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Friday, February 17, 2017

Yap, that's it!

Riverbend's version of the wooden nickel, 1 metre across
Don't ask me for the circumference; work it out yourself: think π
(but not the steak-and-kidney one!)

 

There's a tiny island called Yap out in the Pacific Ocean. Economists love it because it helps answer this really basic question: What is money? In fact, the economist Milton Friedman, who compared Yap's monetary system to the gold standard, wrote a 1991 paper about it.

There's no gold or silver on Yap. But hundreds of years ago, explorers from Yap found limestone deposits on an island hundreds of miles away. And they carved this limestone into huge stone discs, which they brought back across the sea on their small bamboo boats.

Then, at some point, the people on Yap realised what most societies realise: they needed something that everyone agrees on you can use to pay for stuff. And like many societies, the people of Yap took the thing they had that was pretty — their version of gold — and decided that was going to be their money - huge stone discs.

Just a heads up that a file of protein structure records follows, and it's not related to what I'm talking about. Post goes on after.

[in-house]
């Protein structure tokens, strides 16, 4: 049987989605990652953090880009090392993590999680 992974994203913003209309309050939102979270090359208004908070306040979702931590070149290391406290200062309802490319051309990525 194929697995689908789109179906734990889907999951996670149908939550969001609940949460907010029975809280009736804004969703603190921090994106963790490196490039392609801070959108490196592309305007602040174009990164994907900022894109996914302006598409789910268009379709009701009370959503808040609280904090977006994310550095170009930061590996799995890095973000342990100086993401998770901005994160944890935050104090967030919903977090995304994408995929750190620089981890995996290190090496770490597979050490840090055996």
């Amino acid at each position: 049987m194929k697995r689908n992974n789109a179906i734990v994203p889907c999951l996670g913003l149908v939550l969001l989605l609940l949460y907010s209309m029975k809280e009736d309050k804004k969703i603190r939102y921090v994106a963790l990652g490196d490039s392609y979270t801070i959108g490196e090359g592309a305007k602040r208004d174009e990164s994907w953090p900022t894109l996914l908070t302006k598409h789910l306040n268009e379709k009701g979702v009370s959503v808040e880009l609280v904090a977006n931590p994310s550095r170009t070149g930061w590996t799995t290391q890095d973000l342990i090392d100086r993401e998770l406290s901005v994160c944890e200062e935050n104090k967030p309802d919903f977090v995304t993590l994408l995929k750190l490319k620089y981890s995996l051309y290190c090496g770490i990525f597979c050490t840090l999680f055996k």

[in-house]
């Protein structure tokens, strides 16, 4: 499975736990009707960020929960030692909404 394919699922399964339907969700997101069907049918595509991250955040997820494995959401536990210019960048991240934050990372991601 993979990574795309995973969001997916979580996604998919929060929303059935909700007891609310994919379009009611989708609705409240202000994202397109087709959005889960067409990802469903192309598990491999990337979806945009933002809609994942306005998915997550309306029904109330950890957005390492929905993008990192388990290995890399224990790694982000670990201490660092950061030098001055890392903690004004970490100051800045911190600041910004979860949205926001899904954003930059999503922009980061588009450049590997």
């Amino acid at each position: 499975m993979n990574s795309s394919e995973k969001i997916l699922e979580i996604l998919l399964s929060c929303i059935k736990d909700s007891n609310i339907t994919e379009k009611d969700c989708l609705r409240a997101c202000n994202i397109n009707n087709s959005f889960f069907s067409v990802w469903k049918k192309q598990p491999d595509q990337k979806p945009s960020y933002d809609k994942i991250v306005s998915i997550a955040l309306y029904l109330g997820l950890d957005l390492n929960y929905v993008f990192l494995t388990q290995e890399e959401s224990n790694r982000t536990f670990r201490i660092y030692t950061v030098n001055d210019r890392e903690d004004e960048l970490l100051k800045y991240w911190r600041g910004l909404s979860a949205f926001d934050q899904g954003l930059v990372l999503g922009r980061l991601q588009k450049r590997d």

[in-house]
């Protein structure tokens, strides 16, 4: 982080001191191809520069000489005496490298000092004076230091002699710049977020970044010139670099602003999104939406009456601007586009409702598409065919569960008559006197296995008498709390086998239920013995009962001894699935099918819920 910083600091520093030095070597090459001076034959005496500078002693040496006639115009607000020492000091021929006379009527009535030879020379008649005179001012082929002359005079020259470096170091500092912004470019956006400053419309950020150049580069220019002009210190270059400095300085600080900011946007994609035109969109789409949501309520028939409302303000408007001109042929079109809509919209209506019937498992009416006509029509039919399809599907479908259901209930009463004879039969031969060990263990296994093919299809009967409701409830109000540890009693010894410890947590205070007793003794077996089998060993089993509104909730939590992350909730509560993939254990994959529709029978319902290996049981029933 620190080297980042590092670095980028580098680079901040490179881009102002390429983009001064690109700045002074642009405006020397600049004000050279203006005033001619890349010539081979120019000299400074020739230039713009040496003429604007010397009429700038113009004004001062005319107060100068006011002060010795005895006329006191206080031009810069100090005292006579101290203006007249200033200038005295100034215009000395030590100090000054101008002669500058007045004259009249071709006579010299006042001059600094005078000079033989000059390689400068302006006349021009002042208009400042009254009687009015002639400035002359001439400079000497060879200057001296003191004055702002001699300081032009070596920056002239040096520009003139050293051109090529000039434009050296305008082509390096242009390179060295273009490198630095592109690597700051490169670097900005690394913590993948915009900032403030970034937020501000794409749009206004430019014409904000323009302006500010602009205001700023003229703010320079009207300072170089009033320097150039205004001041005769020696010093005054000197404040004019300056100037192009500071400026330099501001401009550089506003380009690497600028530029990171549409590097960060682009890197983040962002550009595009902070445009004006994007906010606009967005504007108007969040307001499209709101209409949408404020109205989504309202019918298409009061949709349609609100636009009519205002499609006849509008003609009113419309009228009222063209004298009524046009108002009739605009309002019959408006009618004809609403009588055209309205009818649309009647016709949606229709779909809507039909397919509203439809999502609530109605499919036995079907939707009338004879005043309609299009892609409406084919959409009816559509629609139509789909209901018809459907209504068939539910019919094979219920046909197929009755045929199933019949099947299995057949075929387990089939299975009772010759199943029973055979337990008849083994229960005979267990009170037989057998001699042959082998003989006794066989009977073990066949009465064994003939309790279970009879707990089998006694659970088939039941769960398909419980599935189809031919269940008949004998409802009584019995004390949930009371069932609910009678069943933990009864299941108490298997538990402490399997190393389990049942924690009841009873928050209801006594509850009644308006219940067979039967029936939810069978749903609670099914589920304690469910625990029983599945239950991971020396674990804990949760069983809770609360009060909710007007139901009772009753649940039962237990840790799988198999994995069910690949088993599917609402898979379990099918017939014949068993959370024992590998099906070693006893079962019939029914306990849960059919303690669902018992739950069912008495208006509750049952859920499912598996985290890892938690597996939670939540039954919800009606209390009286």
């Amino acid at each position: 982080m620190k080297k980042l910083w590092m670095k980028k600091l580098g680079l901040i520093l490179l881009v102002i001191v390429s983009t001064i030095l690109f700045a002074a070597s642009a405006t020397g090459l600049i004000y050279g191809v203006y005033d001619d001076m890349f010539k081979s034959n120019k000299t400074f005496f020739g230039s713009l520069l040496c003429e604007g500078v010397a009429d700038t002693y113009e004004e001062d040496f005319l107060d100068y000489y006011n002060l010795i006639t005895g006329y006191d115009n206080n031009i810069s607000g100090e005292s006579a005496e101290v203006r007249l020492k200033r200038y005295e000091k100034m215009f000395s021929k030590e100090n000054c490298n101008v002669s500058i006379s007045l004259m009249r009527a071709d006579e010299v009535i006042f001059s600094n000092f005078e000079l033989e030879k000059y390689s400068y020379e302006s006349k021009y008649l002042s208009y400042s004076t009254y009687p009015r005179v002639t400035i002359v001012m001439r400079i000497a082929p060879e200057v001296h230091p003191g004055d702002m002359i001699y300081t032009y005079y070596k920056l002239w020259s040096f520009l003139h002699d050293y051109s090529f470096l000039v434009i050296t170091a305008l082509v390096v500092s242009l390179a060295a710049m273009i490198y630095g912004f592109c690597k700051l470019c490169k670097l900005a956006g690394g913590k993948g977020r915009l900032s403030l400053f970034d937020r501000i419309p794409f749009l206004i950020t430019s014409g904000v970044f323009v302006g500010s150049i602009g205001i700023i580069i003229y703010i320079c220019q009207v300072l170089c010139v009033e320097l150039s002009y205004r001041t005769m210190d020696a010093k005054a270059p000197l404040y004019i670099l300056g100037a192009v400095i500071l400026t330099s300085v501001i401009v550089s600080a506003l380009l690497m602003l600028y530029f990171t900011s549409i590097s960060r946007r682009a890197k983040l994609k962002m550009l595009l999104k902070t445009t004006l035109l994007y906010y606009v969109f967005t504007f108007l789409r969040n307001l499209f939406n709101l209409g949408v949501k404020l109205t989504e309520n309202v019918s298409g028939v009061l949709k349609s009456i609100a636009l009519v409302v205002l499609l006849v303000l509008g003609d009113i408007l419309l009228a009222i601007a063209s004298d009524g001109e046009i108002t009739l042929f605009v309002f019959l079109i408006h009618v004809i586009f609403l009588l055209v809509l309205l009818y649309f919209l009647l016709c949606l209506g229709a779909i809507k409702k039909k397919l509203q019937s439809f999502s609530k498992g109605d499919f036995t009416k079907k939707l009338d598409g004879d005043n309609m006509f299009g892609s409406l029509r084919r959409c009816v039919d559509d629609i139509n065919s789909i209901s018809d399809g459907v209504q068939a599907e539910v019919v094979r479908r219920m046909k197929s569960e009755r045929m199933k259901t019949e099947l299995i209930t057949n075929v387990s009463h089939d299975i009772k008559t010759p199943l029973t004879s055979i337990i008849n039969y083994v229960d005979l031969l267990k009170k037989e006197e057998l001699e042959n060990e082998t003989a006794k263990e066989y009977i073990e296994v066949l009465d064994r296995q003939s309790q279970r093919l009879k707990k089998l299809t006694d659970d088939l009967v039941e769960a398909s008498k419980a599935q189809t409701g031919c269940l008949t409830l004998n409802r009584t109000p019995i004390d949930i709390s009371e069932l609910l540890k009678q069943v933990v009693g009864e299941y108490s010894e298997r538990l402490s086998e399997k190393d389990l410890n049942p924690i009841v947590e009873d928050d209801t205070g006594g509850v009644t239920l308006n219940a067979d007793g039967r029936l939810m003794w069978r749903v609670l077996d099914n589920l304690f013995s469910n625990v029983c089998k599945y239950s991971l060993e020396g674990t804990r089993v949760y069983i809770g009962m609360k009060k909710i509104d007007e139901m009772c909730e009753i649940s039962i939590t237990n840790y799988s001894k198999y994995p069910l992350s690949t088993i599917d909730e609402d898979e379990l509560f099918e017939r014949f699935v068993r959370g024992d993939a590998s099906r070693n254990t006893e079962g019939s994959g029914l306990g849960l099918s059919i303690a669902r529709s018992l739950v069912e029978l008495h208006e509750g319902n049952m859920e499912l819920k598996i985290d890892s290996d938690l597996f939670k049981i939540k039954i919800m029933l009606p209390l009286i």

One thing about this money was that it was really heavy. A big piece could weigh more than a car. As a result, this very concrete form of money quickly made the jump to being something very abstract. So imagine there's this great big stone disc sitting in a village. One person gives it to another person. But the stone doesn't move. It's just that everybody in the village knows the stone now has a new owner. In fact, the stone doesn't even need to be on the island to count as money.

Seems crazy? Why? We do the same thing! We don't actually trade gold bars. We just trade ownership over the gold bars! When we write a cheque or use a credit card, the physical money doesn't actually move. It's just the ownership of that money that transfers.

So you could say the people of the island of Yap, being truly 'yappies', were a couple of thousand years ahead of us. But I'm catching up with them fast: I've just started my own version of the 'wooden nickel'.


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